We are currently working to establish the Louisiana Lemur Center, which will house rescued pet trade lemurs and utilize rehabilitation, training, and non-invasive research programs developed with the highest standards in animal care and management. One of the biggest threats endangering lemurs is the high demand for them in the pet trade. Although illegal in most of the United States, many people still keep lemurs as pets, despite the obvious detriment that doing so has on the lemurs’ well-being.
Fundraising, fundraising, fundraising! Proceeds from our current fundraising efforts will go toward purchasing land on which to build the Louisiana Lemur Center. The current budget/goal for land is roughly $200,000.
We are currently scoping out areas in southeast Louisiana for the Louisiana Lemur Center site; preferably on the Northshore (Hammond, Ponchatoula, Loranger, Folsom, Covington, Mandeville, Abita, Lacombe, Bush, Franklinton, Slidell)
We are looking for 15 or more acres of forested land
An ideal location includes: high ground, easy interstate/hwy access, decent “buffer”/”quiet zone” (space between edge of LLF property and anything else)
Our goal is to purchase land in 2019, but it all depends on how quickly we can reach our fundraising goals.
Once purchased, the land will need to be prepped and set up for the eventual Louisiana Lemur Center.
Survey of plants and wildlife; remove any toxic plants, clear areas for buildings, etc.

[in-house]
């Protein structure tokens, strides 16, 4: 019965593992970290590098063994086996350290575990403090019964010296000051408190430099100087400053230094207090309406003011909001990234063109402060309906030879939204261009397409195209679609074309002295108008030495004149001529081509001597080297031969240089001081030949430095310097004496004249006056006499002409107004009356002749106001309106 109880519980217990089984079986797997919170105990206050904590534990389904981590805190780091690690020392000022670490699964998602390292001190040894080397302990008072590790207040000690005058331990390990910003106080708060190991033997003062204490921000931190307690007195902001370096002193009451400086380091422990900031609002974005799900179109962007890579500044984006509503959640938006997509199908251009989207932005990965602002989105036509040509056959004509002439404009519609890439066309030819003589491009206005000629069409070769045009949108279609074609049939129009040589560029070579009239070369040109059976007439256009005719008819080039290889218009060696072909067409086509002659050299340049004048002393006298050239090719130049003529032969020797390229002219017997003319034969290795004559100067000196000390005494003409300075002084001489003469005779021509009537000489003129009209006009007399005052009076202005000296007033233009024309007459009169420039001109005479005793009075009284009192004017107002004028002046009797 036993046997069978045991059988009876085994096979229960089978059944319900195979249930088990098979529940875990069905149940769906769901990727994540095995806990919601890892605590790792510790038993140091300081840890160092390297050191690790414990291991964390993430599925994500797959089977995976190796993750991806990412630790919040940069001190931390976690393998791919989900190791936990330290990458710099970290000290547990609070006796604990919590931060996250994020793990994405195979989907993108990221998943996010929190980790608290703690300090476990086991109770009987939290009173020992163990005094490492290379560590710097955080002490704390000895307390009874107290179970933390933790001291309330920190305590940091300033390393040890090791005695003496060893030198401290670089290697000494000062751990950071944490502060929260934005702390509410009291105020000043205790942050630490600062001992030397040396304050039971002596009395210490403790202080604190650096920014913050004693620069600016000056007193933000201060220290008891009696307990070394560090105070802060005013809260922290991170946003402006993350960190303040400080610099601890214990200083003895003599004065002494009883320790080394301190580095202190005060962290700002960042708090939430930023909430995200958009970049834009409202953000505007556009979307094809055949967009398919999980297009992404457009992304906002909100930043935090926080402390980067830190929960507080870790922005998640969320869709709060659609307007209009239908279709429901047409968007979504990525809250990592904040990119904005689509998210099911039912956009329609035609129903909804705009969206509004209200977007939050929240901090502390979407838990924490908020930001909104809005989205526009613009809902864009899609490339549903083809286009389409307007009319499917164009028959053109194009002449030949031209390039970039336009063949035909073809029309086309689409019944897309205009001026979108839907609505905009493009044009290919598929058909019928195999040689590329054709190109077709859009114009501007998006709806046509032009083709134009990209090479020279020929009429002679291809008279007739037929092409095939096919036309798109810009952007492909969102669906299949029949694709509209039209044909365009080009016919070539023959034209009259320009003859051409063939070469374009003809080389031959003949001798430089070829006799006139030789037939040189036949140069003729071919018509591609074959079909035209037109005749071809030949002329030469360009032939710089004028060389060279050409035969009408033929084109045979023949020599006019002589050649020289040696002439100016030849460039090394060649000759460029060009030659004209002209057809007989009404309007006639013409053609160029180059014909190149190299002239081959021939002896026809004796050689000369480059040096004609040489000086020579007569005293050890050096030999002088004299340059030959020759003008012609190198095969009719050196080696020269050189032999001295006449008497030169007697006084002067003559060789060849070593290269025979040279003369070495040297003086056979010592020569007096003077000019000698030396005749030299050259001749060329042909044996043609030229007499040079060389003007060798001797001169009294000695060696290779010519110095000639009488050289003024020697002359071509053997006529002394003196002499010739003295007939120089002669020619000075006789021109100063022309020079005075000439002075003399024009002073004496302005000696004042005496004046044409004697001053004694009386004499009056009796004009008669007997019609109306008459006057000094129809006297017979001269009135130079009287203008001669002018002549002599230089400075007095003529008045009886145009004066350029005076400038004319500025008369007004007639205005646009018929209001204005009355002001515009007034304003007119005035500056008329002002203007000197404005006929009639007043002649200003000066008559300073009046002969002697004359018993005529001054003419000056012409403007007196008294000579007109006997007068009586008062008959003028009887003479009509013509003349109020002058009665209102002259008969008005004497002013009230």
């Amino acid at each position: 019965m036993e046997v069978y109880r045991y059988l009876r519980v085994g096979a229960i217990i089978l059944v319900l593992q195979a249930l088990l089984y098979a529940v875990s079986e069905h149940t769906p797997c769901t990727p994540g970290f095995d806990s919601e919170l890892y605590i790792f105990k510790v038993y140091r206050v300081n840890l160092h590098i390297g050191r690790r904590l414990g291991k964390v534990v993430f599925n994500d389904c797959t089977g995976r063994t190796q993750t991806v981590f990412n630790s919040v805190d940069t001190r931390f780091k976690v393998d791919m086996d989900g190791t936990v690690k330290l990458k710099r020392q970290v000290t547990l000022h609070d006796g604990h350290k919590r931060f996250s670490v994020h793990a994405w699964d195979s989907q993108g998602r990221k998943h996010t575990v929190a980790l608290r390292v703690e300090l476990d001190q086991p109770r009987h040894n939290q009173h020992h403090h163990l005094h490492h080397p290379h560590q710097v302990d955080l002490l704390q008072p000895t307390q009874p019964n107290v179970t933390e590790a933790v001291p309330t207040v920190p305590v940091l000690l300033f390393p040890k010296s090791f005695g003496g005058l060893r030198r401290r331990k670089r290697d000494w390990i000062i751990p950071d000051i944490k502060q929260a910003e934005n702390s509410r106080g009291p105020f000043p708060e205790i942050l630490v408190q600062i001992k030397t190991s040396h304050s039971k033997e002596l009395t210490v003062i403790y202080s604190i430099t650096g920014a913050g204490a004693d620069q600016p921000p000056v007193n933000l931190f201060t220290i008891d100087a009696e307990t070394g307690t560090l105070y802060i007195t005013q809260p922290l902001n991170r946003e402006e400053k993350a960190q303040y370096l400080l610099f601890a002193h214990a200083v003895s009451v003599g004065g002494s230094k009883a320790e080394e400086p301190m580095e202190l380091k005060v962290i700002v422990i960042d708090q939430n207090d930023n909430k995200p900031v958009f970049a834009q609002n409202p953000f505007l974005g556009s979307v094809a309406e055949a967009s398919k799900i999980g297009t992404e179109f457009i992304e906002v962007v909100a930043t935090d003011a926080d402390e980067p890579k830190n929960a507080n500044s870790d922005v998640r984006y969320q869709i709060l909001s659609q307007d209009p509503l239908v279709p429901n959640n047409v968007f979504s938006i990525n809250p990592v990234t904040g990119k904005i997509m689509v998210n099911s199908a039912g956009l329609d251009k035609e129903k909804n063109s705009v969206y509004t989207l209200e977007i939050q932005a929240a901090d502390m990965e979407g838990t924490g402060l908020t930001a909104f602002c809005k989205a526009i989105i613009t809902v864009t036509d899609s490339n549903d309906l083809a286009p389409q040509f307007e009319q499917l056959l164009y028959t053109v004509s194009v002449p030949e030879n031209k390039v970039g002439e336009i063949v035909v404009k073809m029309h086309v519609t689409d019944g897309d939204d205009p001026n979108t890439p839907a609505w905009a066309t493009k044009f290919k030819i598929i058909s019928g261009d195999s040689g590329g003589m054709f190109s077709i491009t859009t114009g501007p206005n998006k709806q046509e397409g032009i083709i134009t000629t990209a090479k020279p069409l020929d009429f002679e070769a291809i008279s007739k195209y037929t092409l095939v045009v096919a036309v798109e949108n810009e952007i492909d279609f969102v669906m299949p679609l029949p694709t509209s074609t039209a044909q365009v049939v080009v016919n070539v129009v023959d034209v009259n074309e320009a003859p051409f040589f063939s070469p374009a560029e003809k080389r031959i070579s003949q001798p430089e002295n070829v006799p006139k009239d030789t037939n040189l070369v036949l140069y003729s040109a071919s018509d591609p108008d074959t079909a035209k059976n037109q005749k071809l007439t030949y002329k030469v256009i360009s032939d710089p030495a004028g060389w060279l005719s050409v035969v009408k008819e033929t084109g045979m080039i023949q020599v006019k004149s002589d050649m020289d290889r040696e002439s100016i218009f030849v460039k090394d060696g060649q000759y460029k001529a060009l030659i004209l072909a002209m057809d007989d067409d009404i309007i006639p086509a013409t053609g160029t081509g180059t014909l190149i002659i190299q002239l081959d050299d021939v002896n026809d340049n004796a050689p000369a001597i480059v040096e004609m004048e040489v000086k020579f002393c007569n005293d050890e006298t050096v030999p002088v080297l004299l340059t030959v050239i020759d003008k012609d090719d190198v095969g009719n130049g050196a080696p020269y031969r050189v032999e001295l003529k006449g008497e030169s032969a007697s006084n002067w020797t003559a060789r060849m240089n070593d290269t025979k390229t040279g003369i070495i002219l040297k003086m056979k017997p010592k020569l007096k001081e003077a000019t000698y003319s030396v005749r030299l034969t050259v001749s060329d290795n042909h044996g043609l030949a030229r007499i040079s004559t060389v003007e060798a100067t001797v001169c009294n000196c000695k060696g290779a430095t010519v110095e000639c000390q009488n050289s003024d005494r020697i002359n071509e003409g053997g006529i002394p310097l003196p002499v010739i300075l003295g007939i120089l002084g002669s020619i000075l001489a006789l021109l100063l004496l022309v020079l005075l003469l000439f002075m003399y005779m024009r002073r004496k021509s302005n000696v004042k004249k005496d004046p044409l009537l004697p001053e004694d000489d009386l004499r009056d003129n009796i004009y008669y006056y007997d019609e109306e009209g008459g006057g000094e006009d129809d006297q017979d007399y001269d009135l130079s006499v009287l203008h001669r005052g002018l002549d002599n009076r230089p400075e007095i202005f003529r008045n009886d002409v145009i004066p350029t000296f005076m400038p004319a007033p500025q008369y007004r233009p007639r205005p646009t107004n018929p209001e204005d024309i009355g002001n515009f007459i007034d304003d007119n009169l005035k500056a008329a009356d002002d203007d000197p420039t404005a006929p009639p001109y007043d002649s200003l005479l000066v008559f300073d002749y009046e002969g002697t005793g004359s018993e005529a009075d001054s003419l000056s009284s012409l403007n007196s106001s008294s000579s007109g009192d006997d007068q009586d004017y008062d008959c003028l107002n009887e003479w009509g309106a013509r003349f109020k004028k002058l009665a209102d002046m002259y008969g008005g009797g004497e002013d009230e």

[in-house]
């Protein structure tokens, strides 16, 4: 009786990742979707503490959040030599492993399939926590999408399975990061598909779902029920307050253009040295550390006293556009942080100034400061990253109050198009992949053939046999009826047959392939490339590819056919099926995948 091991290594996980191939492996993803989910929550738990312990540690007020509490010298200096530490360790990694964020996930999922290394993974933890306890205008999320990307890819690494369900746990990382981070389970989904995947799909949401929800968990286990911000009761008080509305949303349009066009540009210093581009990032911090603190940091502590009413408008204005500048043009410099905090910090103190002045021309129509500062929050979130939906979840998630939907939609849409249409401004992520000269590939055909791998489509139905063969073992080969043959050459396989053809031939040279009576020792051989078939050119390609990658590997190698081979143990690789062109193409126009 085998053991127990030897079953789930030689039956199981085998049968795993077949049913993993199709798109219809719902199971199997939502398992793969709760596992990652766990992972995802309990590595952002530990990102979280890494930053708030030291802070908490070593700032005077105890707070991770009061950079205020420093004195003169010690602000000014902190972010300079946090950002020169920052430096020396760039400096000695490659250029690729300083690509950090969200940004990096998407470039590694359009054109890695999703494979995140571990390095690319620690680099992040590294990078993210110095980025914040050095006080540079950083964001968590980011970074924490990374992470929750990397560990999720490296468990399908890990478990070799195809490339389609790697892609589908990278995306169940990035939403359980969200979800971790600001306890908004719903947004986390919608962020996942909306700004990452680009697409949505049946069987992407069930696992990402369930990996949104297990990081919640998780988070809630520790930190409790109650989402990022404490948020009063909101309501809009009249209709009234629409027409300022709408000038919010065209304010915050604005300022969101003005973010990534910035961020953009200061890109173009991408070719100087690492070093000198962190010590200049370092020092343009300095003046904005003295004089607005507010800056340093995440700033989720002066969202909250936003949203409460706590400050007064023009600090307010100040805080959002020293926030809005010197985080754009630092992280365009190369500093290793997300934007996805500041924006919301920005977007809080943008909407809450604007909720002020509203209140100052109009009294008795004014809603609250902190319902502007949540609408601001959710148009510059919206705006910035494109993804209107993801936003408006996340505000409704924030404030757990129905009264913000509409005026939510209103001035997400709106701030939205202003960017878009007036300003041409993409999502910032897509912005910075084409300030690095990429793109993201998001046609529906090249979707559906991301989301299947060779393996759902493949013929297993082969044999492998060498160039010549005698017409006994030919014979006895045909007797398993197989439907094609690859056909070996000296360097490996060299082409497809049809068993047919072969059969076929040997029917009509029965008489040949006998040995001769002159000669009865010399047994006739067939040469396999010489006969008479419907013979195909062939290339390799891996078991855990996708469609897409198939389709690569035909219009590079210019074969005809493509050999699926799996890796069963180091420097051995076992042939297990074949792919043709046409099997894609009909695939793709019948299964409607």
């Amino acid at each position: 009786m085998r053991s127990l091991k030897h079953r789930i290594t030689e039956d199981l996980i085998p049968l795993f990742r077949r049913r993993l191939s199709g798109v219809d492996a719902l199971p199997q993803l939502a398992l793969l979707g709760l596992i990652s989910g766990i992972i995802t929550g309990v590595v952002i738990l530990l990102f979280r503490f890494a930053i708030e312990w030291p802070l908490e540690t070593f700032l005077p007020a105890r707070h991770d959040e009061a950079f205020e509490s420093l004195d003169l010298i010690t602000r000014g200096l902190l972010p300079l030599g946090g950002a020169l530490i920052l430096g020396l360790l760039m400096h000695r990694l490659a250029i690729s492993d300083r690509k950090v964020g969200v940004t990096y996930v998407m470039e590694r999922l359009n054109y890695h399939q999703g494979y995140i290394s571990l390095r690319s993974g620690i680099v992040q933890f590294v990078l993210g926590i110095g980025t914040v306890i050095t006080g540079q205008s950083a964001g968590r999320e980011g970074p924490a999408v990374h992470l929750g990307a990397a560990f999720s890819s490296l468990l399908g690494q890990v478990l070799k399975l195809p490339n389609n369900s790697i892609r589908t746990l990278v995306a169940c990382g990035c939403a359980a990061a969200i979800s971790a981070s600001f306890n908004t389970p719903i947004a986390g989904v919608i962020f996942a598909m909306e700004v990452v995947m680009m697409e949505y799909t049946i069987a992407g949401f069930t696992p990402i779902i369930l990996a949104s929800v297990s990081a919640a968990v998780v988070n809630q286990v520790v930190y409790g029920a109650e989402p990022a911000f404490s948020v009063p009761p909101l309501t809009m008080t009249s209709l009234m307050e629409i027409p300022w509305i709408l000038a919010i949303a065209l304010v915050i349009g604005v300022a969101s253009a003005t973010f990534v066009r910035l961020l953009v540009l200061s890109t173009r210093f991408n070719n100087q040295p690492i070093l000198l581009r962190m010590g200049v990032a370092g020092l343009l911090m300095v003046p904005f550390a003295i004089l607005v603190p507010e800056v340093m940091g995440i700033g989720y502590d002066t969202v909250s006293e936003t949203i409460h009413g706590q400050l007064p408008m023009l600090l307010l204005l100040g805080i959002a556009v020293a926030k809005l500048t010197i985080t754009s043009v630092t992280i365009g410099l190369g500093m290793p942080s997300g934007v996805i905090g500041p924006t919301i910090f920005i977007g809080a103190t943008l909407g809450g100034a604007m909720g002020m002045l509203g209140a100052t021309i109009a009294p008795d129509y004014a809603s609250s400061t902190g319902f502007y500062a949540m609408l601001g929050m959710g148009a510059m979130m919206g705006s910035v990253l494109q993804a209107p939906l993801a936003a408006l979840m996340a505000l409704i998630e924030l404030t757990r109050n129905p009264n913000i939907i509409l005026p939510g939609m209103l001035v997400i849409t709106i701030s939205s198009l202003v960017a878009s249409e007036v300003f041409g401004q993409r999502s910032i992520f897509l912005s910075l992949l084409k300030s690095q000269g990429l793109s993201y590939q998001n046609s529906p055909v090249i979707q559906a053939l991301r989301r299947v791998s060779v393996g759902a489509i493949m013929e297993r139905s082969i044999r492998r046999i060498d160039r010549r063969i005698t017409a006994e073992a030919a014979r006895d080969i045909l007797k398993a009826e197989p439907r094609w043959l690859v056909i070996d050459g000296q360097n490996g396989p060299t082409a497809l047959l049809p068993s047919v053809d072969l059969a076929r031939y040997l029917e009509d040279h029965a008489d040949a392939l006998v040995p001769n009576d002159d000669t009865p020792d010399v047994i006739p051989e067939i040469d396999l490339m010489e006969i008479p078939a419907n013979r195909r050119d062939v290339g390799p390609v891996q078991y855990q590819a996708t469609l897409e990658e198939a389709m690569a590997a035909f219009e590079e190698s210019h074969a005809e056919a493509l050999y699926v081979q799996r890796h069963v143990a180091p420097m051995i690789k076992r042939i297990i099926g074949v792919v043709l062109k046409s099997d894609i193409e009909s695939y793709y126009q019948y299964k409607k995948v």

Once cleared, we can break ground on animal housing and other essential buildings (vet hospital, education building, office space, etc.)
The land will be kept as natural of a habitat as possible; lush forest area
We plan to construct an aviary-style enclosure over entire areas lemurs have access to
We are hoping to recreate Madagascar in Louisiana as much as possible
Once complete, we will obtain USDA, LDWF, and AZA permits/certifications.
Once approved, we can start taking in rescued pet trade lemurs
Lemurs that were once pets are very different from lemurs that live in zoos. They usually don’t know how to “be a lemur”. Therefore, the rehabilitation process will take time, and we may not be available for tours right away.
We ask for the public’s patience in the beginning stages of the Louisiana Lemur Center. As excited as we are to share our facility with the public, what is best for the lemurs is what must always come first.
Once we have a group of lemurs that can handle exposure to the public in a healthy way, we will open the Center for guided tours!
Guests will enter the Center through the Education building; learn about lemur conservation and research; biodiversity in general; etc. Prepare for your “journey to Madagascar”
Guided by LLF staff members, walk out of the Education building (“safari outpost”) into the “Malagasy forest”…head east to see the ruffed lemurs of the lush rainforest; south to see the ring-tails of the dry grasslands; etc. (One concept we are exploring is arranging our enclosures in the Center the same way lemurs are found geographically in Madagascar)
Learn about the individuals seen in the Center (back story, rehab progress, involvement in non-invasive research projects, etc.); learn about the history, culture, and wildlife of Madagascar. Head back to the “safari outpost” (Education building) to “travel” back to the U.S. (and visit the gift shop on the way home!)
Get the latest news on the Louisiana Lemur Foundation.
The Louisiana Lemur Foundation is committed to conservation, education, & scientific discovery by providing expert care to lemurs, participating in non-invasive research endeavors, & educating the public about all things lemur including the importance of their conservation & of biodiversity in general.